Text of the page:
Rods containing diarylethene can be forced back into the “open” configuration with white light, but this tactic only works when the rods are alone. Once they’re inserted into the crystal, the diarylethene rings stay stubbornly closed in the presence of white light.
Media Contact InformationCharlotte Hsu
Charlotte Hsu | EurekAlert!
New concept for structural colors
18.05.2018 | Technische Universität Hamburg-Harburg
Saarbrücken mathematicians study the cooling of heavy plate from Dillingen
17.05.2018 | Universität des Saarlandes
So-called quantum many-body scars allow quantum systems to stay out of equilibrium much longer, explaining experiment | Study published in Nature Physics
Recently, researchers from Harvard and MIT succeeded in trapping a record 53 atoms and individually controlling their quantum state, realizing what is called a...
The historic first detection of gravitational waves from colliding black holes far outside our galaxy opened a new window to understanding the universe. A...
A team led by Austrian experimental physicist Rainer Blatt has succeeded in characterizing the quantum entanglement of two spatially separated atoms by observing their light emission. This fundamental demonstration could lead to the development of highly sensitive optical gradiometers for the precise measurement of the gravitational field or the earth's magnetic field.
The age of quantum technology has long been heralded. Decades of research into the quantum world have led to the development of methods that make it possible...
Cardiovascular tissue engineering aims to treat heart disease with prostheses that grow and regenerate. Now, researchers from the University of Zurich, the Technical University Eindhoven and the Charité Berlin have successfully implanted regenerative heart valves, designed with the aid of computer simulations, into sheep for the first time.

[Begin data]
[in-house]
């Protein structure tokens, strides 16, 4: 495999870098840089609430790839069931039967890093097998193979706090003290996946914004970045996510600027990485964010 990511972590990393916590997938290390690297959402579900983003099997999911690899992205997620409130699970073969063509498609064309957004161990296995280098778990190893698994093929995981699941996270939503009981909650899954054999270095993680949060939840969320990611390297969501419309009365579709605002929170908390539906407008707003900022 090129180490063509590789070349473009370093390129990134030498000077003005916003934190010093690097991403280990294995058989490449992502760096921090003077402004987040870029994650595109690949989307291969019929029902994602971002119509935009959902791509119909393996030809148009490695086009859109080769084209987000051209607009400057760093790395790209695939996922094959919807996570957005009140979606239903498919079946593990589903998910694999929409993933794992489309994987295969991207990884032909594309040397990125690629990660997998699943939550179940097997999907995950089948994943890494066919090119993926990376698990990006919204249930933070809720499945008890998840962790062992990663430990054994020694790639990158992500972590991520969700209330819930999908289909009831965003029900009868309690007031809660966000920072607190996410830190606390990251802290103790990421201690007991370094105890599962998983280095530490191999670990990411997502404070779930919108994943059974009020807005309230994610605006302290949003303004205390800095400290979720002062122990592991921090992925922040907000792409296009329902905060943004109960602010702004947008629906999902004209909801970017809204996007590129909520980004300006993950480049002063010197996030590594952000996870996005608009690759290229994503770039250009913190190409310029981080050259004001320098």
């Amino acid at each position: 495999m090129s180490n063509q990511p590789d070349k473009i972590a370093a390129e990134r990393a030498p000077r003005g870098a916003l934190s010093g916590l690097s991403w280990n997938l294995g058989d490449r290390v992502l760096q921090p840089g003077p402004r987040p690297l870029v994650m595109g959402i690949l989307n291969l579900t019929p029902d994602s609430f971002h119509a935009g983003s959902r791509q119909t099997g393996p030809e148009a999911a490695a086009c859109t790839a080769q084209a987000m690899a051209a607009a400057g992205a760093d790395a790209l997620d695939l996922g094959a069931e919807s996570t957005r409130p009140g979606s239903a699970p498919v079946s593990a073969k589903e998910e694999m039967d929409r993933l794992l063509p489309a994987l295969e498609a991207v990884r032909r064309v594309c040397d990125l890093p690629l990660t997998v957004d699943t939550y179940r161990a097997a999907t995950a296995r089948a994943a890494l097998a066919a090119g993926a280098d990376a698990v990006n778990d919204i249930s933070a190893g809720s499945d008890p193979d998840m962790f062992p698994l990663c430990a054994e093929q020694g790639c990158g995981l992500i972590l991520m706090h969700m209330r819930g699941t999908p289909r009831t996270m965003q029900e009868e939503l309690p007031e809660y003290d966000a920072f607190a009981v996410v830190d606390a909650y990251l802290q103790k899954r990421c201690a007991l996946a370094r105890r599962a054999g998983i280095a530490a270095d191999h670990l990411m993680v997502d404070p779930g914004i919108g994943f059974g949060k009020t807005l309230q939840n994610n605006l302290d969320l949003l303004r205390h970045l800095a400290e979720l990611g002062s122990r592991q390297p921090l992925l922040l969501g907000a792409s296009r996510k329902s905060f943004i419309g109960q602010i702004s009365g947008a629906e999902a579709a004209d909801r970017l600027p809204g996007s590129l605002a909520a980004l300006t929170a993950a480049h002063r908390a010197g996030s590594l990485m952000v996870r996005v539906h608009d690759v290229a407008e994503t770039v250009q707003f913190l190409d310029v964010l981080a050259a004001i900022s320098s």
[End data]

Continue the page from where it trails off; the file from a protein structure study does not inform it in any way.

Producing living tissue or organs based on human cells is one of the main research fields in regenerative medicine. Tissue engineering, which involves growing...
A team of scientists of the Max Planck Institute for the Structure and Dynamics of Matter (MPSD) at the Center for Free-Electron Laser Science in Hamburg investigated optically-induced superconductivity in the alkali-doped fulleride K3C60under high external pressures. This study allowed, on one hand, to uniquely assess the nature of the transient state as a superconducting phase. In addition, it unveiled the possibility to induce superconductivity in K3C60 at temperatures far above the -170 degrees Celsius hypothesized previously, and rather all the way to room temperature. The paper by Cantaluppi et al has been published in Nature Physics.
Unlike ordinary metals, superconductors have the unique capability of transporting electrical currents without any loss. Nowadays, their technological...
02.05.2018 | Event News
13.04.2018 | Event News
12.04.2018 | Event News
18.05.2018 | Power and Electrical Engineering
18.05.2018 | Information Technology
18.05.2018 | Information Technology